A few thoughts on Native vs. Hybrid

August 22, 2015

One of the major questions our clients have when we first start discussing their project is whether or not they should develop a native app or a hybrid mobile web app. The client typically understands the common trade-offs and will come to us with the following preconceived notions:

  • “Native offers a better user experience in terms of speed and UI quality”
  • “A hybrid mobile web app may allow for cross-platform development”
  • “Native may be more secure with the integrations”
  • “Facebook tried a mobile web app at first and then went completely native”

As app developers, we hear these ideas and concerns often. While we typically recommend native development for any consumer grade applications, there are a few times in which a mobile web app will work as well. These situations are often when the client needs something that is internal only or where they have to integrate with an existing backend or web portal.

Web apps are often called “hybrid apps” as well. Here is a common description:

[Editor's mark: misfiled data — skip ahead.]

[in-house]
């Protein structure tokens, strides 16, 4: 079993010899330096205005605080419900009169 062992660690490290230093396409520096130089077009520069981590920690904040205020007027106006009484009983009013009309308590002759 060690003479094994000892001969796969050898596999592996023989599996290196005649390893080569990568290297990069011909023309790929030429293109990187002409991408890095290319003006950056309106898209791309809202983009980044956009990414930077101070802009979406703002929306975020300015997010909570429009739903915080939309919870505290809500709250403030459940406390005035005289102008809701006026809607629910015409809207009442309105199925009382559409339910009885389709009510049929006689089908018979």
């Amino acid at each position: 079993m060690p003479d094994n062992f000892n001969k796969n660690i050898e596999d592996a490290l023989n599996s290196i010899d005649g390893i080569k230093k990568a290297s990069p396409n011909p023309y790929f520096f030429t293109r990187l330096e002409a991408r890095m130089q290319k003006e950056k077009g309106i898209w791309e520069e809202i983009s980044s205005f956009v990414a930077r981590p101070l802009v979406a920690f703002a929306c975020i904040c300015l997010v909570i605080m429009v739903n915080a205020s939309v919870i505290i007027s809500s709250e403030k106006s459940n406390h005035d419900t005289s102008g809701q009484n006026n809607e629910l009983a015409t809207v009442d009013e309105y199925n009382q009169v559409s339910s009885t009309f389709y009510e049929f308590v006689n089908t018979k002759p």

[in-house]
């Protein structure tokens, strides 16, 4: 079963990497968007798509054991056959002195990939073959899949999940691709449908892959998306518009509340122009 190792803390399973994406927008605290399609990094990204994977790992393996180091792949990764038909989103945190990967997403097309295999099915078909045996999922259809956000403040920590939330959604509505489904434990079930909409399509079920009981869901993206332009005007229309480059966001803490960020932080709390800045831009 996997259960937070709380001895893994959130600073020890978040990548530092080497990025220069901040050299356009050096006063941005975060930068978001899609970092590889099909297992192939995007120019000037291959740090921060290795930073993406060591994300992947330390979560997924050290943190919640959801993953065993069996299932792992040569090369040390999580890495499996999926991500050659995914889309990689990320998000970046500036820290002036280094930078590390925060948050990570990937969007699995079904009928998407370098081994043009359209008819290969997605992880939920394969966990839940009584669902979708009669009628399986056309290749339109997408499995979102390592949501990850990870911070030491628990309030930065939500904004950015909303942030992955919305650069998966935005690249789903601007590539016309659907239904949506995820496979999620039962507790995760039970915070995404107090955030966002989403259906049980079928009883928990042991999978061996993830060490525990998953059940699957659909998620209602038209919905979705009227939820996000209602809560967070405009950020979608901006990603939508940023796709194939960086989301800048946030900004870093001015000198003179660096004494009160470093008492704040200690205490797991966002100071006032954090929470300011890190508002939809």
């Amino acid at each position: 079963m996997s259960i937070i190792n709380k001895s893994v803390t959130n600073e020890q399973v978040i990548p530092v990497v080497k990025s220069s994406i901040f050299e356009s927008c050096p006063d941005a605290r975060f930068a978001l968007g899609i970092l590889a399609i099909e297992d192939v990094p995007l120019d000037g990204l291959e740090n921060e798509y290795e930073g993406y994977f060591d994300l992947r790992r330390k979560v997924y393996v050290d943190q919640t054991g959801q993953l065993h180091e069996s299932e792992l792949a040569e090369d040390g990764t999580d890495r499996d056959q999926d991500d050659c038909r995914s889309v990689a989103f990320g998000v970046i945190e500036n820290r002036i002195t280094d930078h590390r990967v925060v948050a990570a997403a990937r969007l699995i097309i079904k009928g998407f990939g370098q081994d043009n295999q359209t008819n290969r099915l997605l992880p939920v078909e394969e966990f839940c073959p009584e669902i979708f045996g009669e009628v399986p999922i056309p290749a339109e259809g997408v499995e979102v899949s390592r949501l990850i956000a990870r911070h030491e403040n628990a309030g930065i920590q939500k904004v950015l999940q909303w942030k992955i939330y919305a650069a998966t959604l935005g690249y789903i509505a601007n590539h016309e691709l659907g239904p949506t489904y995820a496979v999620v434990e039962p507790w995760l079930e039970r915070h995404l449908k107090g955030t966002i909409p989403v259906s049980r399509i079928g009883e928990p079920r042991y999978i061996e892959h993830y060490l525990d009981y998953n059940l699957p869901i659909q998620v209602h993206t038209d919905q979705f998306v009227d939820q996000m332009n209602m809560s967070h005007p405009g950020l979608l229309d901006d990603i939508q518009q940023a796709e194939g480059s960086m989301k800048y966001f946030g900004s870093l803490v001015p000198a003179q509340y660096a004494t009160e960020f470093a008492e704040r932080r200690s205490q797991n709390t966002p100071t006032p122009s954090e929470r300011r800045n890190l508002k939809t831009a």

“Hybrid applications are web applications (or web pages) in the native browser, such as UIWebView in iOS and WebView in Android (not Safari or Chrome). Hybrid apps are developed using HTML, CSS and Javascript, and then wrapped in a native application using platforms like Cordova, Xamarin, or phonegap.”

If you are interested in reading more, here are a few more helpful resources.

  • Choosing the Right Mobile Technology: An organization called Magenic wrote an excellent white paper where they do a comparison between four different development platforms: Native, Cordova, Xamarin forms, and Classic Xamarin. In this white paper they discuss the following points: user experience, performance, productivity, maturity, tools, code sharing, industry trends and future support.
  • Kevin Ford wrote a blog post earlier this year where he compared the differences in speed and size. In this study, the performance indexes were: load times, time to insert 1,000 records in a SQLite, time to read 1,000 records from a SQLite, time to insert 1,000 lines in a file, and the time to read 1,000 lines from a file.

In conclusion, each project may require a different set of technologies. It is often best to start with the business strategy first and let the technology follow the strategy. Technology without strategy is a recipe for missed expectations. By allowing the technology to follow after the business strategy, a project will be setup for success in the near and long term.

Mark Johnson
Mark Johnson
Co-founder & Managing Partner

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